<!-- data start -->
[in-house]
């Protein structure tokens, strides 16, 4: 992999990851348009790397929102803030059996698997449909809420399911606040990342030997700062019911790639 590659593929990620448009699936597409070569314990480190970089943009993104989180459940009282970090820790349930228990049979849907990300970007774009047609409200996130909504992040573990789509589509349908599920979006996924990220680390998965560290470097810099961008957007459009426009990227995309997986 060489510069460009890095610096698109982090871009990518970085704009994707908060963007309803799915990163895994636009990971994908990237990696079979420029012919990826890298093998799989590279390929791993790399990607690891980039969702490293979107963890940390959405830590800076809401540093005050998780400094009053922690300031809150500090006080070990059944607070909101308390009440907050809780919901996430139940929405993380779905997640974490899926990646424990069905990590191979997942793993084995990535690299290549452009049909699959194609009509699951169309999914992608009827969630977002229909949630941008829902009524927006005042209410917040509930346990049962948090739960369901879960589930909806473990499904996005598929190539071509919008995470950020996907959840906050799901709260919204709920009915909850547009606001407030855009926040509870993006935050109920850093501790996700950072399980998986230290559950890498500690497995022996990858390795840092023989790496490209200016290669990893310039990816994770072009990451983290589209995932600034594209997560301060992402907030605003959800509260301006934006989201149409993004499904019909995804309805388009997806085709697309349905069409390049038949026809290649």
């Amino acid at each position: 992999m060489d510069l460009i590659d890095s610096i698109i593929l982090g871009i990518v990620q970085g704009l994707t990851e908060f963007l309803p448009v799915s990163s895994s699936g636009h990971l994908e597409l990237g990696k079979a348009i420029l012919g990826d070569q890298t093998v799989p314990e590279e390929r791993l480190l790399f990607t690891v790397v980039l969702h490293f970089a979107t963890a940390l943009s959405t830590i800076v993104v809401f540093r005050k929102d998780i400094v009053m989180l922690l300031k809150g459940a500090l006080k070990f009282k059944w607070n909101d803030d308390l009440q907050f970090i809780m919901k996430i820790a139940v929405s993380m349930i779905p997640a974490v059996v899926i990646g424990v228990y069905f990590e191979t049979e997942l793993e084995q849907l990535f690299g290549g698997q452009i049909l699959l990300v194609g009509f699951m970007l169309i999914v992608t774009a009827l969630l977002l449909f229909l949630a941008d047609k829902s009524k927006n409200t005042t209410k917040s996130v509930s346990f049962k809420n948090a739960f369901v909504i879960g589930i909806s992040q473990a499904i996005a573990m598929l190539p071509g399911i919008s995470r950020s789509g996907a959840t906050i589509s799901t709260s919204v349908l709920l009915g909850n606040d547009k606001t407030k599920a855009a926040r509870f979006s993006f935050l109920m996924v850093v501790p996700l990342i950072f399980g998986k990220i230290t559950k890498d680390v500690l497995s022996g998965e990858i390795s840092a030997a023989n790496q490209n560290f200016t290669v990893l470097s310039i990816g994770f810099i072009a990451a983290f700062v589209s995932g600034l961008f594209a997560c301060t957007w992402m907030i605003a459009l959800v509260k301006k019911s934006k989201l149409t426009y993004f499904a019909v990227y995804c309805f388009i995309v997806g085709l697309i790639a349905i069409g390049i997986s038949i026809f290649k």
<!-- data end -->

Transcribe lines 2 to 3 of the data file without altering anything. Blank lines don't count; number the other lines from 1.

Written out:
């Protein structure tokens, strides 16, 4: 992999990851348009790397929102803030059996698997449909809420399911606040990342030997700062019911790639 590659593929990620448009699936597409070569314990480190970089943009993104989180459940009282970090820790349930228990049979849907990300970007774009047609409200996130909504992040573990789509589509349908599920979006996924990220680390998965560290470097810099961008957007459009426009990227995309997986 060489510069460009890095610096698109982090871009990518970085704009994707908060963007309803799915990163895994636009990971994908990237990696079979420029012919990826890298093998799989590279390929791993790399990607690891980039969702490293979107963890940390959405830590800076809401540093005050998780400094009053922690300031809150500090006080070990059944607070909101308390009440907050809780919901996430139940929405993380779905997640974490899926990646424990069905990590191979997942793993084995990535690299290549452009049909699959194609009509699951169309999914992608009827969630977002229909949630941008829902009524927006005042209410917040509930346990049962948090739960369901879960589930909806473990499904996005598929190539071509919008995470950020996907959840906050799901709260919204709920009915909850547009606001407030855009926040509870993006935050109920850093501790996700950072399980998986230290559950890498500690497995022996990858390795840092023989790496490209200016290669990893310039990816994770072009990451983290589209995932600034594209997560301060992402907030605003959800509260301006934006989201149409993004499904019909995804309805388009997806085709697309349905069409390049038949026809290649």
């Amino acid at each position: 992999m060489d510069l460009i590659d890095s610096i698109i593929l982090g871009i990518v990620q970085g704009l994707t990851e908060f963007l309803p448009v799915s990163s895994s699936g636009h990971l994908e597409l990237g990696k079979a348009i420029l012919g990826d070569q890298t093998v799989p314990e590279e390929r791993l480190l790399f990607t690891v790397v980039l969702h490293f970089a979107t963890a940390l943009s959405t830590i800076v993104v809401f540093r005050k929102d998780i400094v009053m989180l922690l300031k809150g459940a500090l006080k070990f009282k059944w607070n909101d803030d308390l009440q907050f970090i809780m919901k996430i820790a139940v929405s993380m349930i779905p997640a974490v059996v899926i990646g424990v228990y069905f990590e191979t049979e997942l793993e084995q849907l990535f690299g290549g698997q452009i049909l699959l990300v194609g009509f699951m970007l169309i999914v992608t774009a009827l969630l977002l449909f229909l949630a941008d047609k829902s009524k927006n409200t005042t209410k917040s996130v509930s346990f049962k809420n948090a739960f369901v909504i879960g589930i909806s992040q473990a499904i996005a573990m598929l190539p071509g399911i919008s995470r950020s789509g996907a959840t906050i589509s799901t709260s919204v349908l709920l009915g909850n606040d547009k606001t407030k599920a855009a926040r509870f979006s993006f935050l109920m996924v850093v501790p996700l990342i950072f399980g998986k990220i230290t559950k890498d680390v500690l497995s022996g998965e990858i390795s840092a030997a023989n790496q490209n560290f200016t290669v990893l470097s310039i990816g994770f810099i072009a990451a983290f700062v589209s995932g600034l961008f594209a997560c301060t957007w992402m907030i605003a459009l959800v509260k301006k019911s934006k989201l149409t426009y993004f499904a019909v990227y995804c309805f388009i995309v997806g085709l697309i790639a349905i069409g390049i997986s038949i026809f290649k």